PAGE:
Dr. Robert Califf FDA
© Manuel Balce/AP Photo
Dr. Robert Califf, President Joe Biden’s nominee to head the Food and Drug Administration, is seen before his nomination hearing in Washington on Dec. 14, 2021.
Several top Food and Drug Administration (FDA) officials, including Commissioner Robert Califf, admitted that Americans will now have to accept COVID-19 as another respiratory virus, comparing it to influenza.

FDA Commissioner Robert Califf, Principal Deputy Commissioner Janet Woodcock, and top vaccine official Dr. Peterk Marks wrote for the Journal of the American Medical Association that COVID-19 will be around for the foreseeable future while suggesting that it will require yearly vaccines targeting the most threatening variations of the virus.

"Widespread vaccine- and infection-induced immunity, combined with the availability of effective therapeutics, could blunt the effects of future outbreaks," the officials said, referring to another name for the CCP (Chinese Communist Party) virus. "Nonetheless, it is time to accept that the presence of SARS-CoV-2, the virus that causes COVID-19, is the new normal."

The virus "will likely circulate globally for the foreseeable future, taking its place alongside other common respiratory viruses such as influenza. And it likely will require similar annual consideration for vaccine composition updates in consultation with the [FDA]," they continued.

It's a departure from the rhetoric that was expressed by public health officials in 2020 and 2021. In late October 2020, for example, current White House COVID-19 adviser Anthony Fauci said that President Donald Trump's comparisons to the flu were false, telling NBC at the time "it is not correct to say it's the same as flu."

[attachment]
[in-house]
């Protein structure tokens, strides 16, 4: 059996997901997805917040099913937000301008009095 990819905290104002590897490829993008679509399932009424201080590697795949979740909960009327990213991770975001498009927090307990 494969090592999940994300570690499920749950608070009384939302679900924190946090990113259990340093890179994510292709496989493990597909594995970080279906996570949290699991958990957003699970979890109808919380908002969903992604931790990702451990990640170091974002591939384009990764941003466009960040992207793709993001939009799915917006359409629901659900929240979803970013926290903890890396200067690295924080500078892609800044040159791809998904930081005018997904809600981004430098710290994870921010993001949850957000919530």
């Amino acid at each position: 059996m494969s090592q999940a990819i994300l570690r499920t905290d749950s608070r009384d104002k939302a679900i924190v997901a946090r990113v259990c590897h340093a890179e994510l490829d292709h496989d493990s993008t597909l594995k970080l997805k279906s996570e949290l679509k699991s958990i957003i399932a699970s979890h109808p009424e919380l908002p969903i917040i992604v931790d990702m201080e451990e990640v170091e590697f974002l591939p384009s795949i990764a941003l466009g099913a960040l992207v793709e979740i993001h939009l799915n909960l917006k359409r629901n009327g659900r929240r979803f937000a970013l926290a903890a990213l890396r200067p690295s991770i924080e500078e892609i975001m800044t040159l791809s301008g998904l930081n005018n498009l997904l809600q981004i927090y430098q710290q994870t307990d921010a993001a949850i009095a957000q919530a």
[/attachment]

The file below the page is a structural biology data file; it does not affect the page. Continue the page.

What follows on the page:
About a year later, Fauci told CBS News in December 2021 that Americans will "likely" have to deal with COVID-19 in a similar manner as influenza. "That's entirely conceivable and likely, as a matter of fact, we are not going to be in a situation of this degree of intensity indefinitely," he said when asked about the Omicron variant.

Data published by the U.S. Centers for Disease Control and Prevention (CDC) shows that while cases have trended slightly upward in the United States, the numbers are a fraction of the cases that were reported in mid-January when the seven-day average stood at around 800,000 per day. As of May 6, the seven-day average was about 68,000 per day.

In the Journal of the American Medical Association article, the three FDA officials proclaimed that by the summer of 2022, decisions will have to be issued "about who should be eligible for vaccination with additional boosters and regarding vaccine composition."

"Administering additional COVID-19 vaccine doses to appropriate individuals this fall around the time of the usual influenza vaccine campaign has the potential to protect susceptible individuals against hospitalization and death, and therefore will be a topic for FDA consideration," they added.